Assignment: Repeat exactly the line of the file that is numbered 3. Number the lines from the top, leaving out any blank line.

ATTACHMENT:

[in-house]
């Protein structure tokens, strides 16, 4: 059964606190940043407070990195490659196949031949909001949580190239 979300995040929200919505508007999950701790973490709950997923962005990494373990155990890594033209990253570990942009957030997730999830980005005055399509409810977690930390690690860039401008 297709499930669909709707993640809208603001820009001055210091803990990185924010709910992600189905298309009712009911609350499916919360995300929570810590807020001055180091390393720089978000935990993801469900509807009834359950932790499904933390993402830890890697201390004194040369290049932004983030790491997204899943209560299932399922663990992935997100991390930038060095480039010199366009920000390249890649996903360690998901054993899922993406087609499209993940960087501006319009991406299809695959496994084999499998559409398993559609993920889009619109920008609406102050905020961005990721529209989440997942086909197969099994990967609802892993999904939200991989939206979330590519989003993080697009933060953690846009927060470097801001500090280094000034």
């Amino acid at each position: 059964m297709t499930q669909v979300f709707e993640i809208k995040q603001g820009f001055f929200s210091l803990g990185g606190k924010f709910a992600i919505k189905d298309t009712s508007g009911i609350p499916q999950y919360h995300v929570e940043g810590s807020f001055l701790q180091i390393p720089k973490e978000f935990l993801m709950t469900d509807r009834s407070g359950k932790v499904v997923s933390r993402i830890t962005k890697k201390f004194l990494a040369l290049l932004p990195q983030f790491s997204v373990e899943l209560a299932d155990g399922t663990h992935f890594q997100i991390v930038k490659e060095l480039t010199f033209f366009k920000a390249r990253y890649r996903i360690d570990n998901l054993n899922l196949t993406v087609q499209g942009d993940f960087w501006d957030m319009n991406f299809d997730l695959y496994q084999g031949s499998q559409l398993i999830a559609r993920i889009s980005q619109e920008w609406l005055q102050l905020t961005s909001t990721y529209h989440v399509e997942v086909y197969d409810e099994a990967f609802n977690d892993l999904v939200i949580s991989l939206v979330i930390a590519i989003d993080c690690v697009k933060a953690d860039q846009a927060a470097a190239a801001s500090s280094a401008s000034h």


């Amino acid at each position: 059964m297709t499930q669909v979300f709707e993640i809208k995040q603001g820009f001055f929200s210091l803990g990185g606190k924010f709910a992600i919505k189905d298309t009712s508007g009911i609350p499916q999950y919360h995300v929570e940043g810590s807020f001055l701790q180091i390393p720089k973490e978000f935990l993801m709950t469900d509807r009834s407070g359950k932790v499904v997923s933390r993402i830890t962005k890697k201390f004194l990494a040369l290049l932004p990195q983030f790491s997204v373990e899943l209560a299932d155990g399922t663990h992935f890594q997100i991390v930038k490659e060095l480039t010199f033209f366009k920000a390249r990253y890649r996903i360690d570990n998901l054993n899922l196949t993406v087609q499209g942009d993940f960087w501006d957030m319009n991406f299809d997730l695959y496994q084999g031949s499998q559409l398993i999830a559609r993920i889009s980005q619109e920008w609406l005055q102050l905020t961005s909001t990721y529209h989440v399509e997942v086909y197969d409810e099994a990967f609802n977690d892993l999904v939200i949580s991989l939206v979330i930390a590519i989003d993080c690690v697009k933060a953690d860039q846009a927060a470097a190239a801001s500090s280094a401008s000034h």